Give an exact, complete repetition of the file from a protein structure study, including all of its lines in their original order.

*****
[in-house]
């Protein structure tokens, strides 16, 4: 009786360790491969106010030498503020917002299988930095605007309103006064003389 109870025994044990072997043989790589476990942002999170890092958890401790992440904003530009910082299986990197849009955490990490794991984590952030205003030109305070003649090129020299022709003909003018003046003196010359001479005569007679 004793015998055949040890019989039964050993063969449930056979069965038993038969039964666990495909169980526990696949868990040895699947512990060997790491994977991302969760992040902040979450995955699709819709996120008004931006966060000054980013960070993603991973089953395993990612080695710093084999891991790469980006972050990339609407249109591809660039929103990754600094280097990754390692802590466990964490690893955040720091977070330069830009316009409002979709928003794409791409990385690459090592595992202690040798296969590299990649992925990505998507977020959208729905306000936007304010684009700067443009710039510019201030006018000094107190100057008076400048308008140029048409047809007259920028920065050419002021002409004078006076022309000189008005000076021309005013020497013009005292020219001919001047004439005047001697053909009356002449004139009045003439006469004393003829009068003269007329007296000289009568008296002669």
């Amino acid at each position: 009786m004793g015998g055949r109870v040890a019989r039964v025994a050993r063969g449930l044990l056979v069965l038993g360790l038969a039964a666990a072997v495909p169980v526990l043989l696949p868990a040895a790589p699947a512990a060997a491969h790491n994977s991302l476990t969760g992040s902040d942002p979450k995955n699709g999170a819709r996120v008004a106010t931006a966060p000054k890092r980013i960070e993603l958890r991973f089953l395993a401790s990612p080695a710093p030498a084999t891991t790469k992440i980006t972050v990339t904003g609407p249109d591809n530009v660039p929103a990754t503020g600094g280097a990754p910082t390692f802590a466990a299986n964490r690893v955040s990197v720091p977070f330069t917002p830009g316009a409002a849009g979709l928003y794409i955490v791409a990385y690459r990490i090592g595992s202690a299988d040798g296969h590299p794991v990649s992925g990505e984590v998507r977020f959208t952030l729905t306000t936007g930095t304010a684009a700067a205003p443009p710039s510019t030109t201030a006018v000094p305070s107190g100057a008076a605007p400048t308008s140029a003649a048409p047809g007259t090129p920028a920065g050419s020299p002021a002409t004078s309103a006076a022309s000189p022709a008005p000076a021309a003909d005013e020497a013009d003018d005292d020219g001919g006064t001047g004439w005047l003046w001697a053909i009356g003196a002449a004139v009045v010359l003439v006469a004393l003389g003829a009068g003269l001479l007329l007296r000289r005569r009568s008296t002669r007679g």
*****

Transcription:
[in-house]
């Protein structure tokens, strides 16, 4: 009786360790491969106010030498503020917002299988930095605007309103006064003389 109870025994044990072997043989790589476990942002999170890092958890401790992440904003530009910082299986990197849009955490990490794991984590952030205003030109305070003649090129020299022709003909003018003046003196010359001479005569007679 004793015998055949040890019989039964050993063969449930056979069965038993038969039964666990495909169980526990696949868990040895699947512990060997790491994977991302969760992040902040979450995955699709819709996120008004931006966060000054980013960070993603991973089953395993990612080695710093084999891991790469980006972050990339609407249109591809660039929103990754600094280097990754390692802590466990964490690893955040720091977070330069830009316009409002979709928003794409791409990385690459090592595992202690040798296969590299990649992925990505998507977020959208729905306000936007304010684009700067443009710039510019201030006018000094107190100057008076400048308008140029048409047809007259920028920065050419002021002409004078006076022309000189008005000076021309005013020497013009005292020219001919001047004439005047001697053909009356002449004139009045003439006469004393003829009068003269007329007296000289009568008296002669």
């Amino acid at each position: 009786m004793g015998g055949r109870v040890a019989r039964v025994a050993r063969g449930l044990l056979v069965l038993g360790l038969a039964a666990a072997v495909p169980v526990l043989l696949p868990a040895a790589p699947a512990a060997a491969h790491n994977s991302l476990t969760g992040s902040d942002p979450k995955n699709g999170a819709r996120v008004a106010t931006a966060p000054k890092r980013i960070e993603l958890r991973f089953l395993a401790s990612p080695a710093p030498a084999t891991t790469k992440i980006t972050v990339t904003g609407p249109d591809n530009v660039p929103a990754t503020g600094g280097a990754p910082t390692f802590a466990a299986n964490r690893v955040s990197v720091p977070f330069t917002p830009g316009a409002a849009g979709l928003y794409i955490v791409a990385y690459r990490i090592g595992s202690a299988d040798g296969h590299p794991v990649s992925g990505e984590v998507r977020f959208t952030l729905t306000t936007g930095t304010a684009a700067a205003p443009p710039s510019t030109t201030a006018v000094p305070s107190g100057a008076a605007p400048t308008s140029a003649a048409p047809g007259t090129p920028a920065g050419s020299p002021a002409t004078s309103a006076a022309s000189p022709a008005p000076a021309a003909d005013e020497a013009d003018d005292d020219g001919g006064t001047g004439w005047l003046w001697a053909i009356g003196a002449a004139v009045v010359l003439v006469a004393l003389g003829a009068g003269l001479l007329l007296r000289r005569r009568s008296t002669r007679g």